Oh dear,there’s appears some anti cyclist sentiment arising sadly. Starting a sentence with ‘ I am normally pro cyclist but’ is implying there are things about cycling and cyclists which irritate. ( I am not a racist…but!!). There are good and bad cyclists, motorists,and people in general. Just as I love to see people enjoying our sunny weather on the heath during lockdown,but despair to see the plastic, glass and paper litter some leave behind. Is it cyclists fault that government decide to tax vehicles, would you prefer to tax cycling? But my issue is with the comments about cyclists ‘adjusting to their situation’. What exactly do commentators imply by adjusting? The rules of the road for cycling and keeping safe on dangerous roads include that, in narrow lanes without cycle lanes, cyclists should maintain a central position to avoid being overtaken dangerously. If cyclists are not keeping to this rule they are putting their own lives in danger from any ‘impatient’ drivers passing too closely and risking unnerving or at worst knocking the cyclist off or running them down. There is no need to overtake here, it’s a 20mph max for road safety,and most cyclists are not going to be much below that for this short distance involved. Please do remember though, some cyclists can be reckless for sure, but so can some drivers too, but cyclists have no metal barrier around them. As a 65 year old cyclist of 40 years, please allow us a little courtesy for us helping reduce pollution and save lives of those with respiratory problems exacerbated by vehicle pollutants. Stay safe all. Let’s all try and be considerate to each other on London’s dangerous roads. In Holland virtually every driver whether car or truck, is also still a cyclist as well, and has been since young childhood, and that helps breed respect for each other on the road.

  10. anonymous201486

    I had to see it to believe it. What the hell?

  11. Eileen Roberts

    The yellow barriers to help with social distancing for pedestrians in Greenwich town centre are not really working. The fenced off road is being used by cyclists as a pop up cycle lane, forcing pedestrians onto the narrow pavements, preventing them from social distancing. Further to this some cyclists are using these new ‘cycle lanes’ to cycle the wrong way around the one way system! This can be alarming when a pedestrian is walking along only to come head to head with a cyclist cycling in the wrong direction.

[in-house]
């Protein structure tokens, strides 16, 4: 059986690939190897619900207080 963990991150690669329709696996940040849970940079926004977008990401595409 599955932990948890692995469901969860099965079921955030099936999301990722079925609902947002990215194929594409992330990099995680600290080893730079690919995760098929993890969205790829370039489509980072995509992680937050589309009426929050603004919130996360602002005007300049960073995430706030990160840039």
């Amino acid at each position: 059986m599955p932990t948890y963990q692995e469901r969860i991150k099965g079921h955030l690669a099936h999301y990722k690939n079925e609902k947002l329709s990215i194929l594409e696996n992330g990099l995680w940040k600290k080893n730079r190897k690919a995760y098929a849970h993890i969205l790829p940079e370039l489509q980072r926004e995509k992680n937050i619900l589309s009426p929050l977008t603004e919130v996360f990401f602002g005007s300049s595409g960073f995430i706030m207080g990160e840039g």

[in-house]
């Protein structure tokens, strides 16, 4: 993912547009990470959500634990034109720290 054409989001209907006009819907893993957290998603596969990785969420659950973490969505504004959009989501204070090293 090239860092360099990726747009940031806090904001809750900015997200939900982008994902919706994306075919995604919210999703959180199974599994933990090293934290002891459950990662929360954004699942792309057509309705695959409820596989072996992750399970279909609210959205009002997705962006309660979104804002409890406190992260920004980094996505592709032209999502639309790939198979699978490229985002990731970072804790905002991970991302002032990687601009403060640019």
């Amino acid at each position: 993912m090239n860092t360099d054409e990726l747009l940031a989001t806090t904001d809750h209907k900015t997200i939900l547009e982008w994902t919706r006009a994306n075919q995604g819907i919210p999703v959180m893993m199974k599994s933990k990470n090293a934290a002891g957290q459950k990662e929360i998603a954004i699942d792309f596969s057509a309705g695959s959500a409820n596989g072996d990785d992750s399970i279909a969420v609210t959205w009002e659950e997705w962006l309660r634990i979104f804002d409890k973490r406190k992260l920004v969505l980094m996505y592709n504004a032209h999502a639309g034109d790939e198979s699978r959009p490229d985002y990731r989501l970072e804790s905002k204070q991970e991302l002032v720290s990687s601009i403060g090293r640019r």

12. anonymous201486

    I noticed cyclists stuck behind the car that had parked. Greenwich council really needs to sort this out. Every road user has to stick to the rules.

    • Derek Small

      Totally agree! Has it ever been the case though, and with less policing on the road will it ever be? We can only but hope and try to educate I guess.

  13. anonymous201486

    ‘my issue is with the comments about cyclists ‘adjusting to their situation’.’

    The width of roads are being considerably narrowed and everybody has a place on it. I too used to be a cyclist and I did not ride in the gutter, but defended by position on the road. As a driver, I give cyclist a wide berth and don’t harass them.

    There is quite a bit of arrogance and self-congratulation about saving the environment on the part of cyclist, which annoys drivers. Me, I just hang behind until I can safely pass and accept that I am part of the problem. Tolerance cuts both ways.

    • Derek Small

      You’re quite right ‘anonymous’, point taken about arrogance and self congratulation. Guess I’ve been self congratulating for over 40 years now, whilst traffic in Greenwich has just got worse and worse, with many more vans/lorries from home shopping and fast food deliveries to add to increased road usage. Our roads weren’t designed for the volume of private passenger vehicles, public transport, commercial vehicles and delivery vehicles as well as cyclists and pedestrians. They will always be competing for the most space and self importance. But the only way forward as you rightly say is tolerance. As always tolerance in a fast moving modern world with increasing population sharing the same space in cities with various modes of transport, is something sadly in short supply. partly I believe because too few continue to cycle as well as drive (almost all cyclists drive too) after their childhood, often because of the inherent or perceived danger. So any measures to remove the danger or reduce it, should be welcomed. imho.